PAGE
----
Ngai v Seaview Radiology Assocs., P.C., 18 Misc3d 1129(A) [Sup Ct, Richmond County, 2008] Plaintiff, diagnosed with DCIS, brought a malpractice action alleging untimely and improper interpretation of radiographic studies. She claimed that defendants failed to diagnose and treat her for a period of two years. She further claimed the method used by the surgeon to remove the DCIS resulted in a total mastectomy rather than a lumpectomy and the removal of excessive lymph nodes.
Defendants filed for summary judgment presenting expert affidavits. The radiologists’ expert stated that there was no proximate cause since, even assuming that the DCIS spread in the two year time, the treatment would have been the same. Plaintiff’s expert (a surgeon) stated that the films showed microcalcifications which increased two and one half times in the two years, becoming more diffuse and depriving plaintiff of an opportunity to avoid a mastectomy. The court denied summary judgment.
Smith v University Diagnostic Medical Imaging, P.C. and Einstein College of Medicine, 43 AD3d 344 [1st Dep’t 2007] Summary judgment was granted in defendant’s favor in this medical malpractice and wrongful death case. Plaintiffs alleged failure to diagnose and timely treat decedent’s DCIS when it was discovered in February 1999. A 1999 biopsy found possible DCIS which, after discussion of various treatment options with the decedent patient, was treated by close observation. Defendant had expressed a preference for non-invasive treatment. Despite regular follow-up, a lump, which was invasive cancer, was discovered in August 2000. The question was whether there was a deviation from accepted medical practice. The court found no deviation in diagnosis and treatment.
A verdict search revealed the following:
Francis v Lewis, 2010 WL4926819 (Sup Ct, Kings County, 2010) Plaintiff, as a result of a bloody nipple, went to defendant, a breast specialist. Defendant performed a biopsy which revealed DCIS. As a result, defendant performed a modified radical mastectomy, followed by reconstruction surgery. Defendant also removed 13 lymph nodes which were negative for cancer and placed plaintiff on Tamoxifen. Plaintiff followed up with defendant annually. Subsequently, plaintiff was found to have metastatic breast cancer. She brought suit alleging failure to perform blood and imaging tests, such as CTs and MRIs. The jury found for defendant.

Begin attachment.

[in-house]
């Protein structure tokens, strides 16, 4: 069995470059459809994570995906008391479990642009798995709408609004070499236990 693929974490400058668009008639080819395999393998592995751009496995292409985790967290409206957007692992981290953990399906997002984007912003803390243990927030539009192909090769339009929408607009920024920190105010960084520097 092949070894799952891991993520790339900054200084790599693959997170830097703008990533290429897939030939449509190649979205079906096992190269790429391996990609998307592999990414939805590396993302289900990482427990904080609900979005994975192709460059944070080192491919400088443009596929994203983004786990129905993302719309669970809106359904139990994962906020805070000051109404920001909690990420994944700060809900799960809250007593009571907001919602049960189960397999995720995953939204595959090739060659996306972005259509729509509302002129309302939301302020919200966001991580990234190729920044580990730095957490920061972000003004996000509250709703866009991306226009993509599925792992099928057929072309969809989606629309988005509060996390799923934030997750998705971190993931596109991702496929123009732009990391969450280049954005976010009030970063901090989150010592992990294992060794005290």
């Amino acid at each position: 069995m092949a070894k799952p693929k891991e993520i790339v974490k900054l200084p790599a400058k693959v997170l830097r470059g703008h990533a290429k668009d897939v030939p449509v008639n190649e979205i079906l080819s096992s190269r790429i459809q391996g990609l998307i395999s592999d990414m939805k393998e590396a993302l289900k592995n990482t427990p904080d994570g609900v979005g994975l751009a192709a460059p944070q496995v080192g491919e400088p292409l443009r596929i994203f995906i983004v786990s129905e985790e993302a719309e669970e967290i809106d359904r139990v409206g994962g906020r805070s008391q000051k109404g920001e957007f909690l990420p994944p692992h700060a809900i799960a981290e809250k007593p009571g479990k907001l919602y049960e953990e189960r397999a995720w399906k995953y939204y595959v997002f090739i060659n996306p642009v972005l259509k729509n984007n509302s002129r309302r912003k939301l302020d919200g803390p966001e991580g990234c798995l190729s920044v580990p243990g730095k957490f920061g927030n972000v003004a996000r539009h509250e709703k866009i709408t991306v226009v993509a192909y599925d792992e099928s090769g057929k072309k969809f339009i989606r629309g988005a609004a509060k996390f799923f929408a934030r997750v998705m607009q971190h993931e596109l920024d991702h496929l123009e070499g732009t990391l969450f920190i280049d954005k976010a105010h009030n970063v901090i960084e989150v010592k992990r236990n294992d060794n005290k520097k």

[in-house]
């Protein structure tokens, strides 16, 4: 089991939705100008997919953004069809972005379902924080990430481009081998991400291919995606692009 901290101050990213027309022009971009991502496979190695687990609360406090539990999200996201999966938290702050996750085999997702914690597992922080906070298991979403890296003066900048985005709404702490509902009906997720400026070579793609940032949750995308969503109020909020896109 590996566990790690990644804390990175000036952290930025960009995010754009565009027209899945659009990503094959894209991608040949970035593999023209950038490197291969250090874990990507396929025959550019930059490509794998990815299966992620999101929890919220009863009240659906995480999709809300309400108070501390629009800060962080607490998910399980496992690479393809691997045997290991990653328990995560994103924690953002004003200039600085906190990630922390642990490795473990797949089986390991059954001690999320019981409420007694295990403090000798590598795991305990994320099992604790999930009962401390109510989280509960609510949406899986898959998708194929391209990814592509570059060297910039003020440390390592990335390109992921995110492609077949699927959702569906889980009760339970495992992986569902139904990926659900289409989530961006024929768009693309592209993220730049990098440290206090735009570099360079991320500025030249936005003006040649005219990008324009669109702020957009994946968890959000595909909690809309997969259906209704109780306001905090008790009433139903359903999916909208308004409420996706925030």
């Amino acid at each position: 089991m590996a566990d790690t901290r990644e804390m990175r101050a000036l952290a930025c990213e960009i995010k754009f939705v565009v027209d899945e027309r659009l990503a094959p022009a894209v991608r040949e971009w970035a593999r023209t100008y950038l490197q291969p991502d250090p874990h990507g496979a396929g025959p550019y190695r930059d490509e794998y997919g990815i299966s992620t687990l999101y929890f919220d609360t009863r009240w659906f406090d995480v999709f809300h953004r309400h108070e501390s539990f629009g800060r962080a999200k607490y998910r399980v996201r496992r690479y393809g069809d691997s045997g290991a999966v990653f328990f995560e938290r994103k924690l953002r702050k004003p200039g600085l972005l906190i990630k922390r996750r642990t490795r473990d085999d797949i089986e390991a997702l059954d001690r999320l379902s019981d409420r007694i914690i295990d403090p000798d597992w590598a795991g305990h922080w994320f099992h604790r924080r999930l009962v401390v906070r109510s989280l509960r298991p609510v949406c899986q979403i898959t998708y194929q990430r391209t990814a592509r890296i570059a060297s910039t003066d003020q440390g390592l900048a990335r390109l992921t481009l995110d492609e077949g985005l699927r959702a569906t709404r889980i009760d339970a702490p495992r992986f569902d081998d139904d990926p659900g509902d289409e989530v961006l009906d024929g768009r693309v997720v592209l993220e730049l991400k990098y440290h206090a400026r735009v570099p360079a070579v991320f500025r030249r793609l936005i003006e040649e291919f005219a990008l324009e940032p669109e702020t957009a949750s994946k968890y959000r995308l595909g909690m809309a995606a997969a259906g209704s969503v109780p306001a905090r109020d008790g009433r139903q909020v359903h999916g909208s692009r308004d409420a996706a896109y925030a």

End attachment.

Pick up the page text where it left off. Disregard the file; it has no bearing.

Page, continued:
Byron v Gaston, 2005 WL 6934789 (Sup. Ct., Westchester County, 2005) Plaintiff, a woman in her mid-70’s who had DCIS, sued her breast surgeon who had performed a modified radical mastectomy involving the removal of 17 lymph nodes. Plaintiff suffered from lymphedema. Plaintiff claimed that only a lumpectomy had been necessary. The jury awarded plaintiff $1,750,000.
Remembering Cynthia Rubin
JALBCA mourns the passing of its beloved former Co-President Cynthia Rubin from breast cancer. Cynthia was a prominent matrimonial attorney in New York and a longstanding member of JALBCA whose contributions to the organization and the breast cancer community were invaluable. We were beneficiaries of her leadership, her assistance on JALBCA’s annual dinner committee, and her important work on its grants committee, including the creation of the Judith S. Kaye Project at The Family Center, which provides integrated legal, social and healthcare coordination services to low-income, minority mothers, who are confronting a breast cancer diagnosis. Cynthia will also be remembered for her grace, optimism, indomitable spirit and good cheer.
JALBCA Law Intern
Tina Seghal is JALBCA’s 2015 Susan Solomon Legal Intern. She is presently a law student at Fordham University School of Law and received her B.A. degree from the University of California, Los Angeles, with a major in Political Science.
Ms. Seghal previously served a legal internship with the Consumers Law Group in California and as a legal assistant with the Mandel Law Firm in New York, where she assisted attorneys in family law with litigation prep work.
Contacts & Resources:
Adelphi NY Statewide Breast Cancer Hotline & Support Program
Adelphi University School of Social Work
Garden City, NY 11530
275 Seventh Avenue
New York, NY 10001
200 West End Avenue, Suite 12 G
New York, NY 10023
Young Survival Coalition
New York, NY
Memorial Sloan Kettering Cancer Center
Post-Treatment Resource Programs:
SHARE (Self-Help for Women with Breast or Ovarian Cancer)
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New York, NY
Speak to a survivor toll-free: 1.866.891.2392